Sens sunk in shootout

BRUCE GARRIOCH, SUN MEDIA

, Last Updated: 9:04 AM ET

Jason Spezza fired a warning shot before the puck was dropped last night in the Battle of Ontario.

"They're (the Leafs) playing well and so are we," said the Senators centre. "This is a potential playoff matchup."

While the calendar read February, this game in front of 20,112 at Scotiabank Place had April written all over it as John Pohl scored on the ninth shot in the shootout to give the Maple Leafs a 3-2 victory over the Senators.

Goalies Ray Emery and Andrew Raycroft were both sharp, while Daniel Alfredsson and Mike Comrie scored in the third period to bring the Senators back from a 2-0 deficit and secure a point.

Mats Sundin and Jeff O'Neill had goals for the Leafs.

"We're disappointed in the result, but we're glad we got the point," said Emery. "I thought we showed a lot of character in bouncing back.

"Unfortunately, we weren't able to come away with the win."

Coach Bryan Murray wasn't happy with the way the Senators played through the first two periods and let them know it before they went out and mounted the comeback.

"I liked our performance and attitude going into the third. That's the way we've been lately," said Murray. "We had no contact whatsoever in the first two periods. I went in after the second and I suggested that (it might help) if one forward on our team could make a bodycheck on a defenceman. You can't give them that much time to be creative.

"I was really disturbed after the second. I really didn't think we were competing on the body the way we should have, but we started to do that in the third and we could have had a couple more. I liked the way we went after in the third. It was like a playoff game."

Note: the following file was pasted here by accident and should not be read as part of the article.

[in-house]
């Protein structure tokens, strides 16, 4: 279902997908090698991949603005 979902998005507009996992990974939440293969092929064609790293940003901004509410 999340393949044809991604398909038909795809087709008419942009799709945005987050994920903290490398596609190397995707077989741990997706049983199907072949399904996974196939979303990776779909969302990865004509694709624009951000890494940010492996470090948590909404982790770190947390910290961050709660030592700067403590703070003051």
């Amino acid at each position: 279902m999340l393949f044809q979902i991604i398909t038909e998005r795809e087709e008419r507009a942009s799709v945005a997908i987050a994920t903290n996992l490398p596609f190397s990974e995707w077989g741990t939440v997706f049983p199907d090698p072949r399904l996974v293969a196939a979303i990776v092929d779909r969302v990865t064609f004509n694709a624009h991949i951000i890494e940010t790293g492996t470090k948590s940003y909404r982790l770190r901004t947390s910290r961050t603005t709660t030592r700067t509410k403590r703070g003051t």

Alfredsson brought life to the building, cutting the Toronto lead to 2-1 by breaking Andrew Raycroft's shutout bid at 4:47 of the third.

Then, only 14 seconds later, Mike Fisher appeared to tie it up, but it was a false alarm. The goal light went on and the sirens went off after his backhander appeared to beat Raycroft on the glove side, but replays showed the puck bounced off the post and the crossbar, but never went in.

"Everybody told me it was in, so I thought it was in, but when I saw the replay it looked like post and crossbar to me," said Fisher.

"It never crossed the line."

Murray pulled out all the stops to get the offence going. He even reunited Spezza, Alfredsson and Dany Heatley in the third period, but it was Comrie who tied it up after taking breakaway pass from Joe Corvo and beating Raycroft at 8:06.

"I thought we were doing a good job creating chances," said Spezza, who was stopped by Raycroft on the 10th shot of the shootout to allow the Leafs to take home two points. "Obviously, there is some good chemistry there with (Heatley and Alfredsson).

"We just weren't able to get that goal to tie it up."

Had it not been for the standout goaltending from Emery, the Senators could have been embarrassed by their arch-rivals because there were times Ottawa struggled badly -- especially during an ugly second period.

Murray wasn't completely happy with the result being decided by a shootout.

"I've never agreed with the shootout," said Murray. "It's entertainment. It's great the fans are all on their feet. I've always believed that ties are not a bad thing in hockey. To me, we just missed an opportunity to get an extra point."

The Senators next head to Buffalo on Wednesday.


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